Now, enjoy this week’s story. Sorry, no art or audio today.


His blue eyes gleamed hard and tough. Set among thin folds in the sun-beaten skin, they were the only hint that the man was thinking, but they were enough. Marvin waited silently, listening to the wind push a few dry foxtails against the rough siding of the barn. He watched uncle Barrett survey his surroundings and contemplate the question. Uncle Barrett always took a few moments to think before he responded, but when he finally did, Marvin had learned, it was best to listen.

When grandfather had passed away, he left the ranch to his two sons: Uncle Barrett and Marvin’s father Norman. The falling out between the two brothers over the direction the ranch should take had been bad once upon a time, Marvin had heard, but he had only ever seen it as a general disdain and occasional acts of passive aggression – until this week, that is.

Uncle Barrett still ran a herd of cattle, and had recently discovered the small mine that Grandfather had used as a pet project before the two boys were born. Marvin’s father wanted to extend a few of the rows of grapevines – the grapevines taking up a sizable portion of what used to be grazing land, and had been the main point of contention between the two brothers. The problem was that the new section of vines would need to be extended right over the mine entrance, as well as block off one of the routes that Barrett liked to direct his cattle through when moving them between pastures.

Things had gotten heated until Gladys, Marvin’s mother (and the only person on Earth that both men would listen to) had intervened. She was the reason they were all there today. Both men were to sit at the table with her and talk it out while drinking tea.

When Marvin had asked about the tea, she had given him a smile and said “Just like my mamma used to say, make them drink tea instead of beer; tea will keep them civilized.”

Now he stood outside with Uncle Barrett. He had seen him standing out by the barn, staring off toward the grapevines, while his mother and father were in the kitchen waiting.

“Yeah. I’ll be right along, Pip,” he said, finally.

Marvin ran back to the house, only looking behind him when he reached the stoop, to see Uncle Barrett making his slow way after him.

When Uncle Barrett finally made it to the door, his huge frame becoming a dark silhouette in the rectangle of bright sunlight, Marvin and his father were sitting and Marvin’s mother had just set the tea kettle on the table and went back for the cups.

“Have a seat, Barrett,” she said.

Uncle Barrett walked slowly into the room, hung his hat on a hook by the door, and pulled out the closest chair at the table, not looking up to meet his brother’s gaze.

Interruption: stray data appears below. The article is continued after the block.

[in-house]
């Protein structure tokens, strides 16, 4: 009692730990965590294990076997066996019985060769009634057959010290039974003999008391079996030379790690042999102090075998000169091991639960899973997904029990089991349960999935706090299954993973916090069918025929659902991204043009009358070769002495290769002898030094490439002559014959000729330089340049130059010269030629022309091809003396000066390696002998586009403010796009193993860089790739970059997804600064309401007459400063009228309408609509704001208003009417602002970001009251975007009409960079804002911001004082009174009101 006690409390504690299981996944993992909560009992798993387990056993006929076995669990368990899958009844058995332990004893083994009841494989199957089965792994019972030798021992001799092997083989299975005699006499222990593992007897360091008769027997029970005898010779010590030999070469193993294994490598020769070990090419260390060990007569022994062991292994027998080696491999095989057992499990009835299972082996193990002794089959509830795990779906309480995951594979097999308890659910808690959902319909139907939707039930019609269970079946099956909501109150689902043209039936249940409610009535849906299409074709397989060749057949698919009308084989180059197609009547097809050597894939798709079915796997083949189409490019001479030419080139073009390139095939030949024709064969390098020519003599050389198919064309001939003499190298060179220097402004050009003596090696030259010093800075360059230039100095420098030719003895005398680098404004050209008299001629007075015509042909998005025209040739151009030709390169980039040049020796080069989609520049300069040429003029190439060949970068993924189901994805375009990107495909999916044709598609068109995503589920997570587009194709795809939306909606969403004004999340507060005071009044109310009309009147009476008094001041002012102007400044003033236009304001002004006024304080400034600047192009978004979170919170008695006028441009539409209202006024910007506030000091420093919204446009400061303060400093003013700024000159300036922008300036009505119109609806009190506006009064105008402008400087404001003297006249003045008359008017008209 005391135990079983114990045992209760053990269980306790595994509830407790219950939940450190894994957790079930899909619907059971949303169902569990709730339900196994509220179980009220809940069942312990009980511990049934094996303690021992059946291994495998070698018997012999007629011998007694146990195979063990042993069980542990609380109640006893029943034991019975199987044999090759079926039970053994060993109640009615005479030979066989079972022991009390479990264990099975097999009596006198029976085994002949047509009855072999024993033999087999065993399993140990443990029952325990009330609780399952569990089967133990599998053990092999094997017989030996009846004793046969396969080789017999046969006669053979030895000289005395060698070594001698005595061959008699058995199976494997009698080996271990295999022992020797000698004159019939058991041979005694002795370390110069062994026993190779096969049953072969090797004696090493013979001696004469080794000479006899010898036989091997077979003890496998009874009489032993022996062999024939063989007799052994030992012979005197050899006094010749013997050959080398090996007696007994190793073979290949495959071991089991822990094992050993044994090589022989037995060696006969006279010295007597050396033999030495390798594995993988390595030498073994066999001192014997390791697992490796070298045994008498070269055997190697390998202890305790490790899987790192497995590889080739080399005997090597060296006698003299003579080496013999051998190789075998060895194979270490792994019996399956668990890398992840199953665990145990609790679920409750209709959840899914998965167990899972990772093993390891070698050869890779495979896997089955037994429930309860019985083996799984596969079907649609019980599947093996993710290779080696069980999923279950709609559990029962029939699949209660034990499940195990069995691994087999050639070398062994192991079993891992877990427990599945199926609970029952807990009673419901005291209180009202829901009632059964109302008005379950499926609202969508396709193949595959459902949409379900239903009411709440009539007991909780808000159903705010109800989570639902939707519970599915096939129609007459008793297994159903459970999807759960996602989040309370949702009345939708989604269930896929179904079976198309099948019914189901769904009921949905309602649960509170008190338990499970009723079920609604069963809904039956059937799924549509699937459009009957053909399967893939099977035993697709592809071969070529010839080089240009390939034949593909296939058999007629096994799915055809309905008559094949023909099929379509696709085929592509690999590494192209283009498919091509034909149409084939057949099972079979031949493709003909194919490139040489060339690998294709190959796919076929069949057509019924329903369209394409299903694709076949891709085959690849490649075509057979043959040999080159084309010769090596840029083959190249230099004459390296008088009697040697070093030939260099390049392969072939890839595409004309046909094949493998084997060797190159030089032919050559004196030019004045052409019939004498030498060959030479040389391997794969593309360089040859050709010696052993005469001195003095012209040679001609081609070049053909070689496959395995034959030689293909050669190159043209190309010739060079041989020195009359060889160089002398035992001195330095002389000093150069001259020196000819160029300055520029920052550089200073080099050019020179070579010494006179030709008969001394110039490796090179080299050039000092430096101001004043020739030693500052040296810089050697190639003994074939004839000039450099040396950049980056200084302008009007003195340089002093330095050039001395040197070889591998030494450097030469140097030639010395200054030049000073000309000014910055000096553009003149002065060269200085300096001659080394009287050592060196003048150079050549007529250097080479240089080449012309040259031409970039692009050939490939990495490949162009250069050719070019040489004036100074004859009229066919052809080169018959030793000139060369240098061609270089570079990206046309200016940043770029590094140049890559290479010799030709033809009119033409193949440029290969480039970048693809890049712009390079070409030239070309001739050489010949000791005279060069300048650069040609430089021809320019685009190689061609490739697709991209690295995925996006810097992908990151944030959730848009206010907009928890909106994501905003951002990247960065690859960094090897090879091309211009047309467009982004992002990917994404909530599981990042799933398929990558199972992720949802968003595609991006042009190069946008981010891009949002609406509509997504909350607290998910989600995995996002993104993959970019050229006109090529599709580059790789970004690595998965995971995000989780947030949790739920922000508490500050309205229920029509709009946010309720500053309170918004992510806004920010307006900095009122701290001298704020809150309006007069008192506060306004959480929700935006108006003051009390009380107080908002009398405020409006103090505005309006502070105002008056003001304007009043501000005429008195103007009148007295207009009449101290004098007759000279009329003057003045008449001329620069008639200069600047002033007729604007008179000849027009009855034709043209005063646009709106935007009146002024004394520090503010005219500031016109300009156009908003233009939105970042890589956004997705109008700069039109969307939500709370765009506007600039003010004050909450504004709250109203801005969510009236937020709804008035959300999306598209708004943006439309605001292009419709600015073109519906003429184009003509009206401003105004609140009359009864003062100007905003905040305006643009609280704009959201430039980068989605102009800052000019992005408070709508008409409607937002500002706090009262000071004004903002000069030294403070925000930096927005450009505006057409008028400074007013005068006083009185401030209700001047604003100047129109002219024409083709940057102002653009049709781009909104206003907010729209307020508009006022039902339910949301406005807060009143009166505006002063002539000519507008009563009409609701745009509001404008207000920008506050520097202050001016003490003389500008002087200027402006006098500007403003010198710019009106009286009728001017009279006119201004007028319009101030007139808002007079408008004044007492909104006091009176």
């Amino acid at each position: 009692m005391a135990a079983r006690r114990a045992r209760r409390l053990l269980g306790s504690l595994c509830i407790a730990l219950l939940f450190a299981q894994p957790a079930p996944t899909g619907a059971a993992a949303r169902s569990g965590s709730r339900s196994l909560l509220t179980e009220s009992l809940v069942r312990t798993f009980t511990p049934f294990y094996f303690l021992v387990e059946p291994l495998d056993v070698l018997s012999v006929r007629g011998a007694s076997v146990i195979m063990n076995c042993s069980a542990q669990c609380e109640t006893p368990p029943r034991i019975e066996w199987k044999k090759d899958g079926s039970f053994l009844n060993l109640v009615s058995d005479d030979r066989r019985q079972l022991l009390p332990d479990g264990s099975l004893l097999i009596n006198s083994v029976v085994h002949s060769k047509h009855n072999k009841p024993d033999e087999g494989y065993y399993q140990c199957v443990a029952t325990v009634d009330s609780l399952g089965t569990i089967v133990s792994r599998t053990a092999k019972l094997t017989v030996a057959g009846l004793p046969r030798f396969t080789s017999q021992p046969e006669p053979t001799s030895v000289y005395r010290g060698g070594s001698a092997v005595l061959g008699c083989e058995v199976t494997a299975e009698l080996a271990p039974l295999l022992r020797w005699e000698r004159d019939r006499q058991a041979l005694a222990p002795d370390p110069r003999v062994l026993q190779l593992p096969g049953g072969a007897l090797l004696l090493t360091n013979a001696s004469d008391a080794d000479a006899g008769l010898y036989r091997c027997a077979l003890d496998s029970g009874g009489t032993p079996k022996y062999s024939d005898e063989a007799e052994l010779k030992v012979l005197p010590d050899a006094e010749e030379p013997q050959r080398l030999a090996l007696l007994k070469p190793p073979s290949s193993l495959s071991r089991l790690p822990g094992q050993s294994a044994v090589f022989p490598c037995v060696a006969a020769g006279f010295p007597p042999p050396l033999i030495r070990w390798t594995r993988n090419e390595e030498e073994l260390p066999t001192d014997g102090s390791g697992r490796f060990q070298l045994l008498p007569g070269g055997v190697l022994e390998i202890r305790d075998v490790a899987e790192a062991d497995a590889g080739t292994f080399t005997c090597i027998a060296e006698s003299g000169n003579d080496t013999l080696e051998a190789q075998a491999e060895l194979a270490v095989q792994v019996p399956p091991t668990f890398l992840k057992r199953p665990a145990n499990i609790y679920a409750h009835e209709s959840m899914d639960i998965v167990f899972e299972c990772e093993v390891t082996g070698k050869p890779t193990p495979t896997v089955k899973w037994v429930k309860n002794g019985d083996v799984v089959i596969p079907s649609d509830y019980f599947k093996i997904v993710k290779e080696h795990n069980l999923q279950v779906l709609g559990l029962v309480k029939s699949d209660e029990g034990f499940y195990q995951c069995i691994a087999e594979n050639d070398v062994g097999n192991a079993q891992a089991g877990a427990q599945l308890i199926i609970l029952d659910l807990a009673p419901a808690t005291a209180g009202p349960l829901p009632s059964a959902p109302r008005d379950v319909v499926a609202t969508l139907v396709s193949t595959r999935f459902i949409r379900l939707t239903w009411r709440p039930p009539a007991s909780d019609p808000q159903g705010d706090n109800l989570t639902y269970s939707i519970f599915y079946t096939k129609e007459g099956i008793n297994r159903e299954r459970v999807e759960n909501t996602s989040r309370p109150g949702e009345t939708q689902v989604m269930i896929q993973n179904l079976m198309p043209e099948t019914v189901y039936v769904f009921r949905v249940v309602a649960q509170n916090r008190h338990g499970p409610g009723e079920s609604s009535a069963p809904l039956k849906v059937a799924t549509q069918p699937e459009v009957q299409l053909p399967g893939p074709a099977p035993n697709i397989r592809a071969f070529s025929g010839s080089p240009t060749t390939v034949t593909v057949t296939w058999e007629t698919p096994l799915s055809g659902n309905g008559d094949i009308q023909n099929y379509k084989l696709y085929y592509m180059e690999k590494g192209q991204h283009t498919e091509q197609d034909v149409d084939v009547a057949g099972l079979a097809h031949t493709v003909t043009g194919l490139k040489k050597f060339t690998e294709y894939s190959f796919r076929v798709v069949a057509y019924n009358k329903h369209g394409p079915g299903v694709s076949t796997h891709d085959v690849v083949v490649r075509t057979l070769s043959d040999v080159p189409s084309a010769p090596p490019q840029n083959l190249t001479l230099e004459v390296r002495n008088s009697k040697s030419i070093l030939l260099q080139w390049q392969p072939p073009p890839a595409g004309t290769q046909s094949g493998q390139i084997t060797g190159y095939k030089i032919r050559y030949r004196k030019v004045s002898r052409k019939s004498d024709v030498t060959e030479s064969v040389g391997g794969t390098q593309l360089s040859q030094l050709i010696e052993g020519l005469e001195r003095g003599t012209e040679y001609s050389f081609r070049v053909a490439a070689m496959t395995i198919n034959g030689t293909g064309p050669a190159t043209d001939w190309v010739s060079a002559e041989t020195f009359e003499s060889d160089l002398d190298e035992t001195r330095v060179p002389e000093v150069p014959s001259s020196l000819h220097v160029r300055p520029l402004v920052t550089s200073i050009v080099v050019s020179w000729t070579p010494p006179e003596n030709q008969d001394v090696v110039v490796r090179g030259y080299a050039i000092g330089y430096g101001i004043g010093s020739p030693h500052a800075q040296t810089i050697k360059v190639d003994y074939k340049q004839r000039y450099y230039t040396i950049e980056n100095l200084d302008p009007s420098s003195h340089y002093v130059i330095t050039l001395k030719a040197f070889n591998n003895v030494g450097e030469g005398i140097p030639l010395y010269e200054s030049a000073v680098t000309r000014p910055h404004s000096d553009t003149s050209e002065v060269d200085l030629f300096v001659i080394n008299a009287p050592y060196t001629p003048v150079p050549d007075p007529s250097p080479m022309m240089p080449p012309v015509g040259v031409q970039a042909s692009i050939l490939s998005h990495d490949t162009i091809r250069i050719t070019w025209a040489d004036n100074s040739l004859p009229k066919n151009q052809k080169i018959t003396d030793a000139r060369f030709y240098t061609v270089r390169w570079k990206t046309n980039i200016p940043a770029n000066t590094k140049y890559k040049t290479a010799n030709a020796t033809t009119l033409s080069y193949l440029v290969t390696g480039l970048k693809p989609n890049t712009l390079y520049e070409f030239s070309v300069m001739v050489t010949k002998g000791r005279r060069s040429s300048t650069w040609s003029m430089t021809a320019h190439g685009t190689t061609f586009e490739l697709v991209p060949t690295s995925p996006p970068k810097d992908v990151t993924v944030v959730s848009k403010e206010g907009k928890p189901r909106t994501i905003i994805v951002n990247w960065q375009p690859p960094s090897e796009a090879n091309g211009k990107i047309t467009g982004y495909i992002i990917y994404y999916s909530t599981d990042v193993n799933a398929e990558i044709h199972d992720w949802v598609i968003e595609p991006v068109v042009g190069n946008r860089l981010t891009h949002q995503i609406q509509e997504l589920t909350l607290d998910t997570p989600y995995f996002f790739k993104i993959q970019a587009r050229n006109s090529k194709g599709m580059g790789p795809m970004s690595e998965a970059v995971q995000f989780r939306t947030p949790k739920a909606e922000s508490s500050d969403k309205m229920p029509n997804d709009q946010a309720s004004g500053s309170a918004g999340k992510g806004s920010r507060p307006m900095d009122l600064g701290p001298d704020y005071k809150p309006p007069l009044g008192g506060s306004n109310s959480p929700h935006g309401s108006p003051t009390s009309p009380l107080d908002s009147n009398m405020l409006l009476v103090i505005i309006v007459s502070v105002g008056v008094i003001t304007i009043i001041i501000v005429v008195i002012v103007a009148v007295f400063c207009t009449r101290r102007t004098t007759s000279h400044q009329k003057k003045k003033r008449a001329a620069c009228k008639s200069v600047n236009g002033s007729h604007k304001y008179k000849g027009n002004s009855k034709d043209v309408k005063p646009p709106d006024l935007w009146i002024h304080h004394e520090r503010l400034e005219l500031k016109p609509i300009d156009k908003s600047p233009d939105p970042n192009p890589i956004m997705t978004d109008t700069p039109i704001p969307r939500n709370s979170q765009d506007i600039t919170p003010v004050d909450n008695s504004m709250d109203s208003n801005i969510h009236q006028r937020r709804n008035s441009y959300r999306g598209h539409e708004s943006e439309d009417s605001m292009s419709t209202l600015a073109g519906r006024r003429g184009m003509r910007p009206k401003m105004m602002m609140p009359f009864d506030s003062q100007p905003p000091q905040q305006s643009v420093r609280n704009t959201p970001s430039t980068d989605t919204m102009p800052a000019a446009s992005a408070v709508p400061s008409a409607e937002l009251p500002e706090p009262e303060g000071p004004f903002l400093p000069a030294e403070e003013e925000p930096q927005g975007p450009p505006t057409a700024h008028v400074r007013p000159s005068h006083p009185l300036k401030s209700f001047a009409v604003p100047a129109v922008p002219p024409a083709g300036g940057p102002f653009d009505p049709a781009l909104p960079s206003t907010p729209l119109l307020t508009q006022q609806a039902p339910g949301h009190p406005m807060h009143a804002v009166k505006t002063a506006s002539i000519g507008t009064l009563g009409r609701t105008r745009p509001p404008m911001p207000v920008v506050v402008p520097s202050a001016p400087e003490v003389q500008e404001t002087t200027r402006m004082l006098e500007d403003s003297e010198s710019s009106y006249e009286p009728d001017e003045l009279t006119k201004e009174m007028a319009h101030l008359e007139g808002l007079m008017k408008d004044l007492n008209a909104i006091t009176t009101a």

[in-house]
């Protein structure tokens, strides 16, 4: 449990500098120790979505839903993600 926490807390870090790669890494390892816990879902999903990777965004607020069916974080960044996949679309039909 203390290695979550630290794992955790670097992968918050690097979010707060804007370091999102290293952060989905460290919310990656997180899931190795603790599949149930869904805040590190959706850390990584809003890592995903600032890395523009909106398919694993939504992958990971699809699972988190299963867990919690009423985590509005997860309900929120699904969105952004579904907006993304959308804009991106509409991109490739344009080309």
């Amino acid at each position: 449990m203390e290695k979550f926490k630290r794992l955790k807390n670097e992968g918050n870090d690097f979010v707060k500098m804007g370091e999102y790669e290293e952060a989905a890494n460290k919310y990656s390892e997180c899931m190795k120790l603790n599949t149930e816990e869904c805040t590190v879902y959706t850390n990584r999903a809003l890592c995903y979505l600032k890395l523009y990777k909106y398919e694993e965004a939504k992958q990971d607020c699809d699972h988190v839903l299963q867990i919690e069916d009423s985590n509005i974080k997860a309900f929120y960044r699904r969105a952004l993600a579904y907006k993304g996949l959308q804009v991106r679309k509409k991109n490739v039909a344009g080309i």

“Thanks for having me to tea, Gladys,” he said, settling down into the chair.

“So,” Marvin’s father started, “you’ve decided you’re too busy playing with that damned, dangerous mine to run the cattle the long way around-”

“Tea?” Gladys interjected, cutting him off, then turning to Uncle Barrett, “Tea?”

Uncle Barrett was sure making eye contact with Marvin’s father now, and it was a look that Marvin had never seen on his uncle’s face, which was always guarded to show no emotion. There was emotion there now, though, and it was something like anger.

Neither man said anything as she slowly placed a cup in front of each of them and filled it with tea.

When she turned to Marvin and started to fill his cup, Uncle Barrett sighed, then said, “Papa wanted us to raise cattle, not those god-damned California Raisins.” He pointed out the door to punctuate his point, to where they all knew the first row had been planted years ago.

Marvin saw his mother cut short the pouring of his tea and bound the two steps back to the counter, where she snatched up a plate of cookies.

“You know as well as anyone,” Marvin’s father said, starting to raise his voice, “they are wine grapes, and they are the only thing keeping this ranch afloat!”

“Cookie? Cookie?” Marvin’s mother interjected again, offering each man the plate. They both stopped and looked at her, but neither moved to take a cookie, so she set it down on the table. Marvin reached out and grabbed one.

“I have half a mind to just plant them anyway, what would you do with your precious cattle then?” Marvin had heard his father do many voices, but he had never heard a sneer before and it scared him.

His mother went back to the counter and grabbed the bottle of honey.

Uncle Barrett shot to his feet, staring down his brother, “Well, I’d herd it THROUGH that grape vine! I’m not about to lose my mine.”

“Honey? Honey?” Marvin’s mother asked.

Listen to me read it here: